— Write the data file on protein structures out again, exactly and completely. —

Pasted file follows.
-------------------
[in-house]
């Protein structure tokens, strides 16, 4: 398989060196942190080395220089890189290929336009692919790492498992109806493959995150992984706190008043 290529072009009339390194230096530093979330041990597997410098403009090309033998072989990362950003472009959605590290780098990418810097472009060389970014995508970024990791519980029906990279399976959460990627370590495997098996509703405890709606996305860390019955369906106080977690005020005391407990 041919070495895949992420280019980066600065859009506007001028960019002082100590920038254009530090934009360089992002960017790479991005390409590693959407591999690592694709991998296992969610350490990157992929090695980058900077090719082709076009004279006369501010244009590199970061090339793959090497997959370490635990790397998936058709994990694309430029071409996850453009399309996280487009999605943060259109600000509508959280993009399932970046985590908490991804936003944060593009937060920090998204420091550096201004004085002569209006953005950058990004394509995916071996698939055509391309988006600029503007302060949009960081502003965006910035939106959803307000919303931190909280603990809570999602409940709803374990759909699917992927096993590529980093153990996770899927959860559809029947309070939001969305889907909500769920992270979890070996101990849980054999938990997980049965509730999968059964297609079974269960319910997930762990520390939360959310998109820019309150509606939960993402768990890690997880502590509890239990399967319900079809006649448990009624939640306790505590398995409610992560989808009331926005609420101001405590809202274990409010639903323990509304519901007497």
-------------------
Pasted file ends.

[in-house]
């Protein structure tokens, strides 16, 4: 398989060196942190080395220089890189290929336009692919790492498992109806493959995150992984706190008043 290529072009009339390194230096530093979330041990597997410098403009090309033998072989990362950003472009959605590290780098990418810097472009060389970014995508970024990791519980029906990279399976959460990627370590495997098996509703405890709606996305860390019955369906106080977690005020005391407990 041919070495895949992420280019980066600065859009506007001028960019002082100590920038254009530090934009360089992002960017790479991005390409590693959407591999690592694709991998296992969610350490990157992929090695980058900077090719082709076009004279006369501010244009590199970061090339793959090497997959370490635990790397998936058709994990694309430029071409996850453009399309996280487009999605943060259109600000509508959280993009399932970046985590908490991804936003944060593009937060920090998204420091550096201004004085002569209006953005950058990004394509995916071996698939055509391309988006600029503007302060949009960081502003965006910035939106959803307000919303931190909280603990809570999602409940709803374990759909699917992927096993590529980093153990996770899927959860559809029947309070939001969305889907909500769920992270979890070996101990849980054999938990997980049965509730999968059964297609079974269960319910997930762990520390939360959310998109820019309150509606939960993402768990890690997880502590509890239990399967319900079809006649448990009624939640306790505590398995409610992560989808009331926005609420101001405590809202274990409010639903323990509304519901007497």